The government asserts that the dismissal, although silent on the merits of any claim, was an adjudication of all the dismissed claims on the merits under Rule 41(b) of the Federal Rules of Civil Procedure, and thus is res judicata.
The Bundricks argue that the Arizona district court had no subject matter jurisdiction over the Public Law 93-530 claim, and therefore that this claim can not be encompassed in the dismissal. The district court gave no reason for its dismissal with prejudice of "all [other] claims", but if the district court correctly determined that it had no jurisdiction over a Tucker Act Public Law 93-530 claim, its dismissal cannot be res judicata against this claim in its proper forum. And if the district court intended merely to dismiss the quiet title and mandamus actions, this dismissal cannot be res judicata against a different claim for money damages. Rule 41(b) of the Federal Rules of Civil Procedure is clear with respect to jurisdiction:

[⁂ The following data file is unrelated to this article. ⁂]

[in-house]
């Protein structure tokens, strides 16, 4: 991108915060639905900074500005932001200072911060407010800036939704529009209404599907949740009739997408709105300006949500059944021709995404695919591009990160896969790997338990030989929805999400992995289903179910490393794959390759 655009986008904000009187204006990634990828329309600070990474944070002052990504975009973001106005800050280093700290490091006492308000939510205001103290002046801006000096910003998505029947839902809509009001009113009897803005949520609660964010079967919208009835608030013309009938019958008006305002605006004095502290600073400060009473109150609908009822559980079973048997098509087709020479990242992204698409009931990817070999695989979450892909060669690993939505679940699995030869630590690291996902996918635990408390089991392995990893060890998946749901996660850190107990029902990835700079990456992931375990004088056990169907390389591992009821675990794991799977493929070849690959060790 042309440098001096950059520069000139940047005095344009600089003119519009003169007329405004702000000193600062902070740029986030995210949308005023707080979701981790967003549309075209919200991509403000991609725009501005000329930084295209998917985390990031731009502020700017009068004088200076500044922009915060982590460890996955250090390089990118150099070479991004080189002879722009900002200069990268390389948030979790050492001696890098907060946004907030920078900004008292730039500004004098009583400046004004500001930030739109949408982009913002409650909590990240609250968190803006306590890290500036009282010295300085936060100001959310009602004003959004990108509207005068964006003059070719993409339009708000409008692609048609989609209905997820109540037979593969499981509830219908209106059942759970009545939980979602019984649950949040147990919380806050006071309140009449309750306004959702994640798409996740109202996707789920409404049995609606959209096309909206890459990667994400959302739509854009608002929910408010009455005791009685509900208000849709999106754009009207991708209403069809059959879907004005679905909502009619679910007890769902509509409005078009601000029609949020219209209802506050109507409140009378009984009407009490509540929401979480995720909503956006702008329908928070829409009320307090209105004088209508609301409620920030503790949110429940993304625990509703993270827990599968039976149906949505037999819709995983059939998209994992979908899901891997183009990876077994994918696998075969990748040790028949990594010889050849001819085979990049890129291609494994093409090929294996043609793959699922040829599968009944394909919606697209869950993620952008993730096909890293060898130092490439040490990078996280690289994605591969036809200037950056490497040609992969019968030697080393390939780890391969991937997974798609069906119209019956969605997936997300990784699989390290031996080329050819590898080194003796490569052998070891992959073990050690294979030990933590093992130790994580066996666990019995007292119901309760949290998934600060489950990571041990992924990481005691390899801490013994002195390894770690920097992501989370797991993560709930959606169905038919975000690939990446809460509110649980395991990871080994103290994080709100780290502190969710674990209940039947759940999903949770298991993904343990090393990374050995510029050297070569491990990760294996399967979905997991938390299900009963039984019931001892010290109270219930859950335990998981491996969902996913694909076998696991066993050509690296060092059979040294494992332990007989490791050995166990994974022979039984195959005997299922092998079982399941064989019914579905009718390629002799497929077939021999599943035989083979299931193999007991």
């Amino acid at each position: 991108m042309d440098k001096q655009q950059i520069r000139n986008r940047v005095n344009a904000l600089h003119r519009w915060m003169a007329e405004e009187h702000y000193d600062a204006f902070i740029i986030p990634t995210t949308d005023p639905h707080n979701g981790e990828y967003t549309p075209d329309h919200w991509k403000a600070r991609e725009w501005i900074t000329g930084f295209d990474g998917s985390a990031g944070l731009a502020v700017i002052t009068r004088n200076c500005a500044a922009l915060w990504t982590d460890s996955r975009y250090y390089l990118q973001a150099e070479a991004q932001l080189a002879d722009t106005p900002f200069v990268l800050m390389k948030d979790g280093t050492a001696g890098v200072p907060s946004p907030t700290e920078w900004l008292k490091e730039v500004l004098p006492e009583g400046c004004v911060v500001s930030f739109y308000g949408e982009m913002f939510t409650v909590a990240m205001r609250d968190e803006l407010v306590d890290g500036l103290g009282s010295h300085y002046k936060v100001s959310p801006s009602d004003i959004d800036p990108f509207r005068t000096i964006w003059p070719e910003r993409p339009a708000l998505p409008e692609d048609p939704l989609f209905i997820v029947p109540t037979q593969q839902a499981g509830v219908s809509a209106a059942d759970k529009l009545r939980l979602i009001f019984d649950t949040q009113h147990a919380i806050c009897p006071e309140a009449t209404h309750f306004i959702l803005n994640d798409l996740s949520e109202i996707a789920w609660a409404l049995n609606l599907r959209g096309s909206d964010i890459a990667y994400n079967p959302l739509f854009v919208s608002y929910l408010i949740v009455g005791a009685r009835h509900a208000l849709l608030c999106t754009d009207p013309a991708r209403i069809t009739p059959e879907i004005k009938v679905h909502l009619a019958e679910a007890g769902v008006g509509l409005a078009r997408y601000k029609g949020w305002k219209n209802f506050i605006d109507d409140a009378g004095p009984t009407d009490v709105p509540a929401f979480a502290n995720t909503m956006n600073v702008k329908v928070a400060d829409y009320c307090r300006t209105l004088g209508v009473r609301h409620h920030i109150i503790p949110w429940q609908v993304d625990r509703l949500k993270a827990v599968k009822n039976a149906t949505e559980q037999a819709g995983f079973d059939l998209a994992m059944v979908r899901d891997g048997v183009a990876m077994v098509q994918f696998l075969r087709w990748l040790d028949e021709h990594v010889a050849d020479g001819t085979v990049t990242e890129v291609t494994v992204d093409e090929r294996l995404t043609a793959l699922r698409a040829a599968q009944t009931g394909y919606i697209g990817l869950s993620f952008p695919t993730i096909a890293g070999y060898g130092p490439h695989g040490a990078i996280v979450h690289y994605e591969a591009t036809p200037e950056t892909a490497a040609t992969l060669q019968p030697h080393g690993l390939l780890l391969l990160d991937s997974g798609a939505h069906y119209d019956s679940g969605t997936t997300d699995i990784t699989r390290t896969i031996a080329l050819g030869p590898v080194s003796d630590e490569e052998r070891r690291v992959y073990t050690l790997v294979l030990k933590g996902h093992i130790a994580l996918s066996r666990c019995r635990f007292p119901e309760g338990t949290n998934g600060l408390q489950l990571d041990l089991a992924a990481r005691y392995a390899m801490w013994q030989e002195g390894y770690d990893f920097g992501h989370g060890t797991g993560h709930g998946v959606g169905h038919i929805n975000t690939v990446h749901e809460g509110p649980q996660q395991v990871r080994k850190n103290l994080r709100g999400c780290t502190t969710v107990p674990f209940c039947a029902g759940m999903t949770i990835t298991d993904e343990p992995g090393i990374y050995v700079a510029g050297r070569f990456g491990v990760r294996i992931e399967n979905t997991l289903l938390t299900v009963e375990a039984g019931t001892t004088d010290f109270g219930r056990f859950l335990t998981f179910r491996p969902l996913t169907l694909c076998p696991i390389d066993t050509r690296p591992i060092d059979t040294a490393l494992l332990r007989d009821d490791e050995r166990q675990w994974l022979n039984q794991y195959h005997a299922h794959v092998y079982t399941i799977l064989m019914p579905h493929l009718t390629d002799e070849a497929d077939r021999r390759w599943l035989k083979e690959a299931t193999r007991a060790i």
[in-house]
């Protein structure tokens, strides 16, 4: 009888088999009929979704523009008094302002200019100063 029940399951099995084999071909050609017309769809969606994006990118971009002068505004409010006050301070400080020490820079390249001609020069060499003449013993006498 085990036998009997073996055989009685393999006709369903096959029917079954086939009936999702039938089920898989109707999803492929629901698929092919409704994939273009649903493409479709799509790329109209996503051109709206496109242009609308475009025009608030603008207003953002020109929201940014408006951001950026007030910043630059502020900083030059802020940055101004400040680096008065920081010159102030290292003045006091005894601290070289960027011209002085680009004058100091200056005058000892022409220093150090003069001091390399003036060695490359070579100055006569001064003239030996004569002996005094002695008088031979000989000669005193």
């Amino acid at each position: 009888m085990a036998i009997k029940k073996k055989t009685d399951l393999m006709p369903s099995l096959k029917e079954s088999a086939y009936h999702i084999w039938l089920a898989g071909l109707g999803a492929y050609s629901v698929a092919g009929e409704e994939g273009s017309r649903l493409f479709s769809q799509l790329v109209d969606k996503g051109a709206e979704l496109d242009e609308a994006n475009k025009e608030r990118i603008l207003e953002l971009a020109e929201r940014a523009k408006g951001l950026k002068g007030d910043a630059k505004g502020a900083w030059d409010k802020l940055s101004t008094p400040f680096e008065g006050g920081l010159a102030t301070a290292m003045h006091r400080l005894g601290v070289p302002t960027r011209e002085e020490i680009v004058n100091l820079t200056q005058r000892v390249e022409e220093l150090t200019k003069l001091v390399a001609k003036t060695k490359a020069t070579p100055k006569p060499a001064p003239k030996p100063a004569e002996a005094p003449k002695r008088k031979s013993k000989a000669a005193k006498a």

... a dismissal ... other than a dismissal for lack of jurisdiction ... operates as an adjudication upon the merits.
See also International Philanthropic Hospital Foundation, 621 F.2d 402, 404-05, 223 Ct.Cl. 587, 591-92 (1980) (dismissal for lack of subject matter jurisdiction not given res judicata effect where the district court did not have jurisdiction to decide the action's merits); 5 J. Moore, J. Lucas & J. Wicker, Moore's Federal Practice, p 41.14 (2d ed. 1985).
Nor do we find support for the government's argument on "issue preclusion". The district court offered neither findings of fact nor conclusions of law on any of the issues in the complaint, nor any reasons for its sweeping dismissal. As was stated in a Court of Claims analysis of the effect of a stipulated dismissal with prejudice, by a federal district court, of a cause over which that court did not have subject matter jurisdiction: